From the January 2013 issue of Runner’s World
A refresher course on how much – and what – to drink on hot summer runs
By Dimity McDowell
During the blazing days of summer, you need more than sunscreen to protect your body from the sun. “Hydration becomes most important during intense exercise in the heat,” says Douglas Casa, Ph.D., who heads the University of Connecticut’s Korey Stringer Institute, which studies heatstroke and other causes of sudden death in sports. “If you’re not adequately hydrated, your blood volume drops, which means your heart has to work harder to power your muscles and keep you cool. When that happens, your running performance suffers.”
While it’s important to stay relatively hydrated during exercise, it’s impossible to create one-size-fits-all drinking guidelines. Every runner’s needs are different. Your body weight, sweat rate and effort level, along with the temperature, humidity and elevation, affect how much you should drink. That doesn’t mean you should leave your hydration plan up to chance. These strategies can help ensure you drink the right amount before, during, and after every run.
Before Your Run
One of the best ways to limit the effects of dehydration during a run is to start ahead of the game and drink enough before it. “Checking your urine pre-run is an easy way to see if you’re prepared,” says Anthony Meade, Adelaide-based sports dietitian. “If it’s clear and copious, maybe you’re drinking too much. If it’s the colour of iced tea, you need to drink more. If it’s a pale lemonade or straw colour, you’re probably adequately hydrated.”
How much you should drink depends on how soon you’ll be running, what your stomach can tolerate, and how hydrated you are. “Typically, most people can handle 180-240mL right before a run,” says Meade. With the exception of alcohol, which has a diuretic effect, all beverages, including water, sports drink, coffee, tea, juice and milk, can help keep you hydrated throughout the day.
If you find you’re often dehydrated before a run, think about consistent fluid intake throughout the day and make sure to have a beverage with all your meals. Have a water bottle handy and visible so it reminds you to drink.
During Your Run
If you’re heading out for a 30K, drinking mid-run is a no-brainer. But what if you’re going for an hour? Or doing 45 minutes of intervals? “There have been a range of recommendations during the past two decades,” says Meade. “One of the alternatives brings us back to basics: drink to your thirst.” It’s advice backed up by the International Marathon Medical Directors Association and Tim Noakes, M.D., author of Waterlogged: The Serious Problem of Overhydration in Endurance Sports. “Your thirst mechanism is exquisitely tuned to your body,” says Dr. Noakes. “Some runners get thirsty quickly; others can go hours without feeling the need to drink much. If you drink when you’re thirsty, you’ll stay adequately hydrated.” That said, Casa and Meade suggest always drinking on runs 90 minutes or longer.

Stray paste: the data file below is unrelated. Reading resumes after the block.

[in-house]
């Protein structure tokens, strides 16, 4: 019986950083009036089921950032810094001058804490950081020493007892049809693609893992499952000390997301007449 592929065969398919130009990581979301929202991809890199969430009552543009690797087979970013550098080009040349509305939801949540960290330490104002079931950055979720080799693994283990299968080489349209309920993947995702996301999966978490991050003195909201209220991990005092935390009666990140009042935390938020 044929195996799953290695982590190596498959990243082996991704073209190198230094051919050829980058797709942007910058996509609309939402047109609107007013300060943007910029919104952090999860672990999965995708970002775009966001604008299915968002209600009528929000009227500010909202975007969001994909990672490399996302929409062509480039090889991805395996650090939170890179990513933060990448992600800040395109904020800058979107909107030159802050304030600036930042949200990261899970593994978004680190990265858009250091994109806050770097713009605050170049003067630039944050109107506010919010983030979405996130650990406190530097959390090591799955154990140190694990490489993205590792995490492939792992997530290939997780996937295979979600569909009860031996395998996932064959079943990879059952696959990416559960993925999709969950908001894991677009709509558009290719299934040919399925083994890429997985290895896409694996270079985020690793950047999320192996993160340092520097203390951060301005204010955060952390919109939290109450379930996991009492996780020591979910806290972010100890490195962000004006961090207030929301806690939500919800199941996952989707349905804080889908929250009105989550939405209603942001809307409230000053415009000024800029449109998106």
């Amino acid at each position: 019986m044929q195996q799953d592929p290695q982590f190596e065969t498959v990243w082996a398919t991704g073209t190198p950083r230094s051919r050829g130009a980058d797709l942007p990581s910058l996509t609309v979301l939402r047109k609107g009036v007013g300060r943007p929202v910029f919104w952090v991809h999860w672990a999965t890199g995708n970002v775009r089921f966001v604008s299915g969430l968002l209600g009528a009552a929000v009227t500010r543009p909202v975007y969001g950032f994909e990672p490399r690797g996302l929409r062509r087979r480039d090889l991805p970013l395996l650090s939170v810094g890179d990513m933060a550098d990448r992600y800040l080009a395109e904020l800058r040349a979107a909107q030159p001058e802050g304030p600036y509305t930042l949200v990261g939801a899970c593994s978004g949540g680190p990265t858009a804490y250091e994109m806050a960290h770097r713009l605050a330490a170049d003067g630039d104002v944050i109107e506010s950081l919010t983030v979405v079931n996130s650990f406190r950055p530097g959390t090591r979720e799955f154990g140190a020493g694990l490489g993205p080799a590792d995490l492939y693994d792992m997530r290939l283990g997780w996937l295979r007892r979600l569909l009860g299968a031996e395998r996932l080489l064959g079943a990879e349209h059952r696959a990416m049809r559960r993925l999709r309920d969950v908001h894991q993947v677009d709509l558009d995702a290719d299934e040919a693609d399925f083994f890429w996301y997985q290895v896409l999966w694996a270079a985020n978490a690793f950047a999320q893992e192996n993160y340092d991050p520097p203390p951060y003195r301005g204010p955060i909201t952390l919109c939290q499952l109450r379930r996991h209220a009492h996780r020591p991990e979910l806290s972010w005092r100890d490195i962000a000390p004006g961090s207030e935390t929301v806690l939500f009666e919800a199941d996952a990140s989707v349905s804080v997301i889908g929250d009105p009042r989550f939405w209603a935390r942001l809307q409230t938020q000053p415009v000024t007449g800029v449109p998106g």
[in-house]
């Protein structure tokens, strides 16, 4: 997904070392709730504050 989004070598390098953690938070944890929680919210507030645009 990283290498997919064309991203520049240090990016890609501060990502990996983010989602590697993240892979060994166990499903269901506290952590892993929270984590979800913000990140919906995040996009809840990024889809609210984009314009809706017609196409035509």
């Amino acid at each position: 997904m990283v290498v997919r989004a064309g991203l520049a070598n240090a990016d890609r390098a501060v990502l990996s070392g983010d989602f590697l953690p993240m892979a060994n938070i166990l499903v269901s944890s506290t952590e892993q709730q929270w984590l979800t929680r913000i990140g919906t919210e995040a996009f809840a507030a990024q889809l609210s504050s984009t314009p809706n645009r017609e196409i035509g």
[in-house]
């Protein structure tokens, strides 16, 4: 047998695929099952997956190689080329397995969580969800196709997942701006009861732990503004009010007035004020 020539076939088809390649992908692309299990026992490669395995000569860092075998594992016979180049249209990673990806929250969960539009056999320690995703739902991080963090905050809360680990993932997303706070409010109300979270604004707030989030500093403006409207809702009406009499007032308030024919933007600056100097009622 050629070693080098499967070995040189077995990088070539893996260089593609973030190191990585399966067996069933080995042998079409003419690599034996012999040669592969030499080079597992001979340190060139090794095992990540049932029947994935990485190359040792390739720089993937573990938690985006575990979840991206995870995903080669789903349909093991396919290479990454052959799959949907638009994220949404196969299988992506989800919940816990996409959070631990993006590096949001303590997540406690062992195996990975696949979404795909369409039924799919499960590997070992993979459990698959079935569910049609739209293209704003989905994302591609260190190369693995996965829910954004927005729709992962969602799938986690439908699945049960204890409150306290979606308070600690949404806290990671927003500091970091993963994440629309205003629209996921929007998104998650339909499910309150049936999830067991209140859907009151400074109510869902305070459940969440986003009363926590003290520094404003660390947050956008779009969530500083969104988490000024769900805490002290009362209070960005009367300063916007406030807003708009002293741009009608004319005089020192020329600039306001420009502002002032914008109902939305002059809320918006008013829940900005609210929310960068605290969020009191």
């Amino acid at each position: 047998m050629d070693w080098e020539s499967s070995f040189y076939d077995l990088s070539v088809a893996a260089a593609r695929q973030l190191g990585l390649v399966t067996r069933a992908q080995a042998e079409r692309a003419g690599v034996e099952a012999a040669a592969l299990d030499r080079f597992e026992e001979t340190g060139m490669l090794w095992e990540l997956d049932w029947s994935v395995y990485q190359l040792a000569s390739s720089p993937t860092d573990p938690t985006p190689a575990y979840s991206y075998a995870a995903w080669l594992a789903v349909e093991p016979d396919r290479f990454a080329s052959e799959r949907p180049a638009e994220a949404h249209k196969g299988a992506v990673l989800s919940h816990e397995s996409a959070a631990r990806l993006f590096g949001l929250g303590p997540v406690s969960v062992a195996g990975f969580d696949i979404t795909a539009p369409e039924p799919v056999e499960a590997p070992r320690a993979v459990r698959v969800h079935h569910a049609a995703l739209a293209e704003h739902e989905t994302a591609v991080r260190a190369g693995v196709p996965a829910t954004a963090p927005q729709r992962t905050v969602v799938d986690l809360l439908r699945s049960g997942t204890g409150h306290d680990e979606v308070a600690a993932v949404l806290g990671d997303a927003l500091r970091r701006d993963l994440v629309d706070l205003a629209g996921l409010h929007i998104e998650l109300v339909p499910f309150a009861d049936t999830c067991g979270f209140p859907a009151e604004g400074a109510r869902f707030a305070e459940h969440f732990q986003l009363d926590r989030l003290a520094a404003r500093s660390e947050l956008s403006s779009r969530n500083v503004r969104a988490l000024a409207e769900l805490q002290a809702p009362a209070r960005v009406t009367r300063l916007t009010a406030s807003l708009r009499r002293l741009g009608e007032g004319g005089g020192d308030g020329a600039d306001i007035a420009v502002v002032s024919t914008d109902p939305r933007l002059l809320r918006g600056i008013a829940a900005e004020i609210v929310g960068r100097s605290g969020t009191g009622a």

The American College of Sports Medicine offers another approach; it recommends drinking enough so you don’t lose more than three per cent of your weight through sweat. “Lose more than that and your performance starts to falter,” says Casa. One way to figure out how much you lose during an hour of running is to weigh yourself naked pre- and post-run (don’t forget to account for any fluid you take in during that time). Losing 450 grams means you sweated 450mL in one hour. “The goal isn’t to match that loss during a run, but to come within a reasonable amount,” says Meade.
Should you choose sports drinks or water? On runs longer than 60 minutes, sports drinks are a good idea. They have valuable carbs that your muscles need for energy. Meade notes they also contain electrolytes like sodium and potassium, which are lost through sweat but are integral to the absorption and retention of fluids, and contribute to your body’s water balance.
After Your Run
When you come in from a run, drink until you’re satisfied, but don’t rest on your laurels. “Using thirst as your guide and consuming liquids with your meals is adequate after shorter runs,” says Meade. If your face has white salt streaks on it post-run, it means you’ve lost quite a bit of sodium, so it’s best to have a sports drink, or water along with food that contains sodium, says Meade.
After especially long or hard runs, you also need protein to help your muscles recover. That’s why recovery drinks are ideal – they provide protein and fluid to help you rehydrate. “Chocolate milk is a proven choice,” says Meade. “The carbs-to-protein ratio is perfect for recovery.”
If you’re working out again within 12 hours – say you ran at night and you’re planning to run again in the morning – try to be more diligent about rehydrating. Sip liquids regularly until your urine is back to pale or straw yellow and your weight returns to normal.
To help reduce the chance of an upset stomach during a race, practice your hydration plan on training runs that mimic your race-day pace.
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